- The Man Booker Prize for 2010
When the Man Booker Prize for 2010 was awarded to Howard Jacobson, for his novel The Finkler Question, the choice pleased observers for many reasons. Jacobson is English, and his victory, following Hilary Mantel's recognition for Wolf Hall in 2009, sustained a short streak of homegrown winners. Jacobson is relatively old (sixty-eight) and a veteran author (this is his [End Page 505] eleventh novel), and thus his selection reassured some who worry that the Man Booker is obsessed with youth and novelty. And more than one journalist insisted that this was the first Booker Award ever given to a comic novel. This is a more vexed claim than it appears not only because Kingsley Amis won the Booker in 1986 for The Old Devils but also because, though Jacobson is one of England's funniest novelists, this book is not one of his characteristic forays into comedy. The action is more melancholy than funny since it is built on the deaths of wives and the mourning and guilt that follow, on anti-Semitic hatred and crimes, and it has as a central character, a nebbish whose chief characteristics are pointlessness and ethnic envy.
Even the judges and organizers affected to recognize a move in the direction of humor. Ion Trewin, who administers the prize, declared that the six-novel shortlist contained "more humour . . . than I can recall in the history of the prize," and Andrew Motion, who chaired the judging panel, also identified several of the novels as, at least, tragicomic, while modestly admitting that the panel had not "set out to create a gallery of funny books." He mentioned Andrea Levy's The Long Song—a vivid account of slave rebellion in Jamaica—as "surprisingly comical."
In addition to Jacobson and Levy, the contending finalists were the South African Damon Galgut, with In a Strange Room; the Australian Peter Carey, with Parrot & Olivier in America; the Englishman Tom McCarthy, with C; and the Irish-born Canadian Emma Donoghue, with Room. Making the decision, together with Motion, were Rosie Blau, literary editor of the Financial Times; Tom Sutcliffe, a journalist; Frances Wilson, a biographer and critic; and (in the "colorful outsider to the literary world" slot) Deborah Bull, a former dancer and the creative director of the Royal Opera House.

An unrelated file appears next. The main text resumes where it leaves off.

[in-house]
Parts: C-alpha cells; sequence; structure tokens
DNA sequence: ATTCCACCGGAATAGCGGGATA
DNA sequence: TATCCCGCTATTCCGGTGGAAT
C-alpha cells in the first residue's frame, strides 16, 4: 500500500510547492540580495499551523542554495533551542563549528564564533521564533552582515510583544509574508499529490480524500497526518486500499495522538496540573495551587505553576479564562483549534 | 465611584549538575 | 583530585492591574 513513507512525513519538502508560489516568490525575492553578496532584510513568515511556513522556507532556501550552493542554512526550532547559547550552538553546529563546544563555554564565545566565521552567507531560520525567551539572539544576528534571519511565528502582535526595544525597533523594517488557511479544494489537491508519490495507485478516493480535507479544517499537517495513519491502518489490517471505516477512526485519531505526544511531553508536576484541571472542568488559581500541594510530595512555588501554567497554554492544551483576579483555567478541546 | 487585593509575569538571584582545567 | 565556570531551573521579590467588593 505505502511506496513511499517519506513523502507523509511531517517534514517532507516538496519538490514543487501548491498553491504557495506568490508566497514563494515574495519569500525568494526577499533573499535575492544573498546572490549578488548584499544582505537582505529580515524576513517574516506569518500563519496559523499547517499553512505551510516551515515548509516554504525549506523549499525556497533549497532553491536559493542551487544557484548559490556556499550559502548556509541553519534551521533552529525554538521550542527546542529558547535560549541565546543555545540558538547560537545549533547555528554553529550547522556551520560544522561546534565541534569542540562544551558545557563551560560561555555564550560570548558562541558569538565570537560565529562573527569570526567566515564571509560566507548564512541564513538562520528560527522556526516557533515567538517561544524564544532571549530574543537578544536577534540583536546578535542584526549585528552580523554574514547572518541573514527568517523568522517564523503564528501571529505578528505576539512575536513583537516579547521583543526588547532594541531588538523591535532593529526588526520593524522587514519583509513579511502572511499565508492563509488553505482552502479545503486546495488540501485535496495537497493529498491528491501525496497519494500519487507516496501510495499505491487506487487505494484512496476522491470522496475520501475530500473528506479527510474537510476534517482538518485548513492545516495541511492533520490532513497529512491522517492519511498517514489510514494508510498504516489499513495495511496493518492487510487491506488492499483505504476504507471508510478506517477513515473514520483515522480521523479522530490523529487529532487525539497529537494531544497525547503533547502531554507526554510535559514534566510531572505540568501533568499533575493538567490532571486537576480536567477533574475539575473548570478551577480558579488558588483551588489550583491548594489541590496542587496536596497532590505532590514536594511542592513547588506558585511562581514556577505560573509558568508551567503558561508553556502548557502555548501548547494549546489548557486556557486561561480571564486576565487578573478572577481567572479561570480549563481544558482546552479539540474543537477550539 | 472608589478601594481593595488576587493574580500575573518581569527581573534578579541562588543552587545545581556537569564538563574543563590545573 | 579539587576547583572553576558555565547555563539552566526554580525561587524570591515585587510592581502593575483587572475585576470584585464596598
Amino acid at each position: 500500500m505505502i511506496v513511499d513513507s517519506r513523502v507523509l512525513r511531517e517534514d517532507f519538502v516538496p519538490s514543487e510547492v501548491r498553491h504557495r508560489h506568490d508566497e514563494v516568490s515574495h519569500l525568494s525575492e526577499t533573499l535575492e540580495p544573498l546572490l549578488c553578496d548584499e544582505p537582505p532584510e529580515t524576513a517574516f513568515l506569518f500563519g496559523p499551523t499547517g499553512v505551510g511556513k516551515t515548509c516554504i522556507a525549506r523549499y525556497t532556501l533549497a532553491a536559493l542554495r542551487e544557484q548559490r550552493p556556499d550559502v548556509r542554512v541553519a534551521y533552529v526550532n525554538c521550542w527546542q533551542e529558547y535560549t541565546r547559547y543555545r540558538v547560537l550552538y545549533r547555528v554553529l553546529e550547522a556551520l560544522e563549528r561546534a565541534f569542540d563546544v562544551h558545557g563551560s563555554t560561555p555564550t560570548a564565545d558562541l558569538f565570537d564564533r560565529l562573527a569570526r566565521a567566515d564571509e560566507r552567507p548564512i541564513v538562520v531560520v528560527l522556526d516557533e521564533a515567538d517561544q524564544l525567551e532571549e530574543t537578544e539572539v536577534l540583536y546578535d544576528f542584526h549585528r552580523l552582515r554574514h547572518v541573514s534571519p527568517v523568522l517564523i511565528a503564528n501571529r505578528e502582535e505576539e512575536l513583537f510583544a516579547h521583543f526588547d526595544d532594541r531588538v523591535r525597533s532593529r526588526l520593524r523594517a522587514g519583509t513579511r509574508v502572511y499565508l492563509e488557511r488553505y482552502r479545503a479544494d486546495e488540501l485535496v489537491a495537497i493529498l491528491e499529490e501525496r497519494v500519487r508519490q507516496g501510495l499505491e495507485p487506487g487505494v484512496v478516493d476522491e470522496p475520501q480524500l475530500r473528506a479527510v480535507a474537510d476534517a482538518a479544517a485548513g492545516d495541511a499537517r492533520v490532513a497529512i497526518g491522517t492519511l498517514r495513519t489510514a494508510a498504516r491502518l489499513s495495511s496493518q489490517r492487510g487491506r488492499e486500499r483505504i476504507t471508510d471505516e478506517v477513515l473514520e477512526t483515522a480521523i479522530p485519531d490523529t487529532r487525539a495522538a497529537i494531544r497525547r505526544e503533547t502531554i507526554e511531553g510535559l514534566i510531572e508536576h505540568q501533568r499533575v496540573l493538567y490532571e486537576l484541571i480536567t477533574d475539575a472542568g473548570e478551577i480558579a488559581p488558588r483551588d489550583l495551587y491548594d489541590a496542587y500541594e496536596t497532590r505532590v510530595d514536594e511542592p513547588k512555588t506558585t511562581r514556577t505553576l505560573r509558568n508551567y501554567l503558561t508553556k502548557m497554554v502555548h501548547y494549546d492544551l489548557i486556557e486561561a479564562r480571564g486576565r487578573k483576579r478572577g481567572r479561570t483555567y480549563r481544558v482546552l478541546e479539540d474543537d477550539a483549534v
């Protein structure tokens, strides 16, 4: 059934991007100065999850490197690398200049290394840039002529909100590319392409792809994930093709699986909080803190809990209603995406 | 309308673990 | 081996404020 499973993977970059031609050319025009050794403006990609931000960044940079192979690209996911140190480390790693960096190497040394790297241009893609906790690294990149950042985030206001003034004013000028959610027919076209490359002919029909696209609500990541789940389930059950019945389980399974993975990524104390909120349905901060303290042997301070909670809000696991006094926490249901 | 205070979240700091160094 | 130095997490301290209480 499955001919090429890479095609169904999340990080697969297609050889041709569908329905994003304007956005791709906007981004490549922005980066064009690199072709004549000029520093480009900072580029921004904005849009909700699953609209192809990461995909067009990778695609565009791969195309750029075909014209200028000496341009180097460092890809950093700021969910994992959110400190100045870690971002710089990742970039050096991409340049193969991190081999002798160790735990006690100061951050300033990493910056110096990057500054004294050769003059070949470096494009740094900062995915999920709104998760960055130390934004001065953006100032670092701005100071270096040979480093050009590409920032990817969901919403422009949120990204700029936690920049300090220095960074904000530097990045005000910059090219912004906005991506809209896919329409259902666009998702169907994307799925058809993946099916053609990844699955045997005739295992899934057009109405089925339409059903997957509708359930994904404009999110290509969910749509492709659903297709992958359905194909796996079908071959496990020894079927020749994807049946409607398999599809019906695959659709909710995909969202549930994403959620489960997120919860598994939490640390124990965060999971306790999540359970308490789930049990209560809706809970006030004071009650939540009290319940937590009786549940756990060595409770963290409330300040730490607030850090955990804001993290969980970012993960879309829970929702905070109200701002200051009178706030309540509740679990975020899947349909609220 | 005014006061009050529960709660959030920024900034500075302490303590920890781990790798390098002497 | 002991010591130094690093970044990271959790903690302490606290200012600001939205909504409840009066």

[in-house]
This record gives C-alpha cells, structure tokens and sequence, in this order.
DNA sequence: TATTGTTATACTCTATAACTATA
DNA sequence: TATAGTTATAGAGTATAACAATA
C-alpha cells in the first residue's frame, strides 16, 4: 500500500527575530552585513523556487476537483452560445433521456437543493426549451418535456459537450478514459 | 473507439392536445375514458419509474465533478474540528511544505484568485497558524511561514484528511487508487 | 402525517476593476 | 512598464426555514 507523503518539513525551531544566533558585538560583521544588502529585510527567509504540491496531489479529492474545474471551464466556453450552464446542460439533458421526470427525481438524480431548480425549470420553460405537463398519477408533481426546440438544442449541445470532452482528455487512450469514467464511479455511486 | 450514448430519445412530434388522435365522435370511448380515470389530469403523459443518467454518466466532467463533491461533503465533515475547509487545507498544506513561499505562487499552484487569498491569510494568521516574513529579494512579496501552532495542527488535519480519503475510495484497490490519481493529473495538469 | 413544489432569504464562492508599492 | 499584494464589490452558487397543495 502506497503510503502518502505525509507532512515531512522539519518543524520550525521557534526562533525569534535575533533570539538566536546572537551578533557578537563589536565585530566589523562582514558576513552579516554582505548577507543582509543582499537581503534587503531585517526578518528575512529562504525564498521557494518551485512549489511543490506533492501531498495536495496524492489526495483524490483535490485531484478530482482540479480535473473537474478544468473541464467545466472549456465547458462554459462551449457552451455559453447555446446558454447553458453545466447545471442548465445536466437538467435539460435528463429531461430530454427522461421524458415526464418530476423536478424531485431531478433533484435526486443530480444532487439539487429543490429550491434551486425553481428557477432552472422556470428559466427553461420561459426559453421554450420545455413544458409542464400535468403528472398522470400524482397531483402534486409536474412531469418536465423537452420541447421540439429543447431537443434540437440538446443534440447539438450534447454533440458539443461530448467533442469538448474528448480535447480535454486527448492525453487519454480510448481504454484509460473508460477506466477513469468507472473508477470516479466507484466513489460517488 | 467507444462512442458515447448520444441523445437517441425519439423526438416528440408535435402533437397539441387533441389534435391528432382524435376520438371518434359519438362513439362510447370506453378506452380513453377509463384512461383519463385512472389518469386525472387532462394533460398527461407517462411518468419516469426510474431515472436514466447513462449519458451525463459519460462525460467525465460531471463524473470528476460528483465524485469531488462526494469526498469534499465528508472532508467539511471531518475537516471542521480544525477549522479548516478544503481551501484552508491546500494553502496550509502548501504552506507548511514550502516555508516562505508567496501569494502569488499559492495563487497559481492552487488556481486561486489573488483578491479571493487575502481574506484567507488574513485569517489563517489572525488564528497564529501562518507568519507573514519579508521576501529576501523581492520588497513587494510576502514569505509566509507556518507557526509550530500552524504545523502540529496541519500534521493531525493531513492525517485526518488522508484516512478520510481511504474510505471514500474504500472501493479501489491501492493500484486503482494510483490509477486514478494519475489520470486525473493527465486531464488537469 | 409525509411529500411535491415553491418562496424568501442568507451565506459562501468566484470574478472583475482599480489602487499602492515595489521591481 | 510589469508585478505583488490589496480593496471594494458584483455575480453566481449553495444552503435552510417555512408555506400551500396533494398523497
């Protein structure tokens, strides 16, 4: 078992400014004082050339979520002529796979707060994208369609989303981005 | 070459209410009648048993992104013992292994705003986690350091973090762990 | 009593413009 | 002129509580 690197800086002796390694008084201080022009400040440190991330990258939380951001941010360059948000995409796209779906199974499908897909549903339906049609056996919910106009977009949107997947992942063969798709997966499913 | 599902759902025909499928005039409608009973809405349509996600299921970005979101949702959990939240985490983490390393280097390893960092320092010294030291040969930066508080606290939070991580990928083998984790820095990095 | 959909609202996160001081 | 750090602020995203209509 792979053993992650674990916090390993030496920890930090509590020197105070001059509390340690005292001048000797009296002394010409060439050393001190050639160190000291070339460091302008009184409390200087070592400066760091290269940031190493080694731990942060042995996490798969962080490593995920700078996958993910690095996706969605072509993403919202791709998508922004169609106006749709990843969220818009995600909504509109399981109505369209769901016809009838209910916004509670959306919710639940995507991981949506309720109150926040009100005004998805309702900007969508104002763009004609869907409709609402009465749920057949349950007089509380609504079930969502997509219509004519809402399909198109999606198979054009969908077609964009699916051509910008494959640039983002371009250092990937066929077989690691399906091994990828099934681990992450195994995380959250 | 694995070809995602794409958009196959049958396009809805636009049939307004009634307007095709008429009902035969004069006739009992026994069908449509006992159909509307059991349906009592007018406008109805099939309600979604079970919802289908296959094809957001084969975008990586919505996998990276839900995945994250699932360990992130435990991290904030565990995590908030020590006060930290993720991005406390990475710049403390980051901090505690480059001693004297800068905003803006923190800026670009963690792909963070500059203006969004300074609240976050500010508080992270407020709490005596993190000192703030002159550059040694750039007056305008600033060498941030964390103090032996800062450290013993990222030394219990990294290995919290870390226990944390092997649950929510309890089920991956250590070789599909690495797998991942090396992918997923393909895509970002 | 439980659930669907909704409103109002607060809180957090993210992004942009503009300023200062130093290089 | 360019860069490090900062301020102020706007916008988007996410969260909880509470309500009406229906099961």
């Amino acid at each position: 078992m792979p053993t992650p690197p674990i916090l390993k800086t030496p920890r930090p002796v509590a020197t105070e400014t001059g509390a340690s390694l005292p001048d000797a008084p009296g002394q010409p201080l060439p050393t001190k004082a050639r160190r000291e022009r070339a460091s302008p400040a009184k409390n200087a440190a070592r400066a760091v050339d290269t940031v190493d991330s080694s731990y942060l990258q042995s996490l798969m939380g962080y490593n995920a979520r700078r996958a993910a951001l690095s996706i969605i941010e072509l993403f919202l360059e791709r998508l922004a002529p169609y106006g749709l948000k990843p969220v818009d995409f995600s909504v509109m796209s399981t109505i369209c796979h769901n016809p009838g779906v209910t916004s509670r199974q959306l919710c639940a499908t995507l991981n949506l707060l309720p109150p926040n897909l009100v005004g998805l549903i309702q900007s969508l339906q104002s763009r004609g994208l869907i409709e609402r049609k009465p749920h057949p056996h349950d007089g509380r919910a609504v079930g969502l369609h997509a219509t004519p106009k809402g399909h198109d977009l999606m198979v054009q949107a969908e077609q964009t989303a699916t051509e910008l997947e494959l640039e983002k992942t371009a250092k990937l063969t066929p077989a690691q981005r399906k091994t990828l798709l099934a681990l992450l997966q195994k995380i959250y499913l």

Since the eventual decision was very narrow, with Jacobson's apparently winning over Carey by a 3-2 vote, there was surprisingly little controversy. It is an oddity that, as Frances Wilson revealed, neither Room nor The Finkler Question was actually submitted by its publisher. Publishers can nominate two books, but the panel can "call in" unsubmitted books they come to know about in some other way and only at the judges' request was Jacobson's book considered. As usual journalists pointed out who was missing from the list, including Ian McEwan, David Mitchell, and the perennially "snubbed" Martin Amis as well as the hotly debated longlisters Skippy Dies by Paul Murray and The Slap by Christos Tsiolkas. Announcing a longlist, then a shortlist, and then a winner permits three separate rounds of "why oh why?" discussions of who didn't make it. This year's competition was fairly subdued.
Bookmakers soon installed McCarthy's C as the overwhelming favorite, with Donoghue and Carey (his chances being complicated, though no one knew quite how, by his having won the Booker twice already) also given good odds. About a week before the announcement, in fact, Ladbrokes, one of Britain's leading bookmakers, suspended all betting owing to a suspicious [End Page 506] flood of bets on McCarthy placed by "the literary world, and some literary critics." In the event...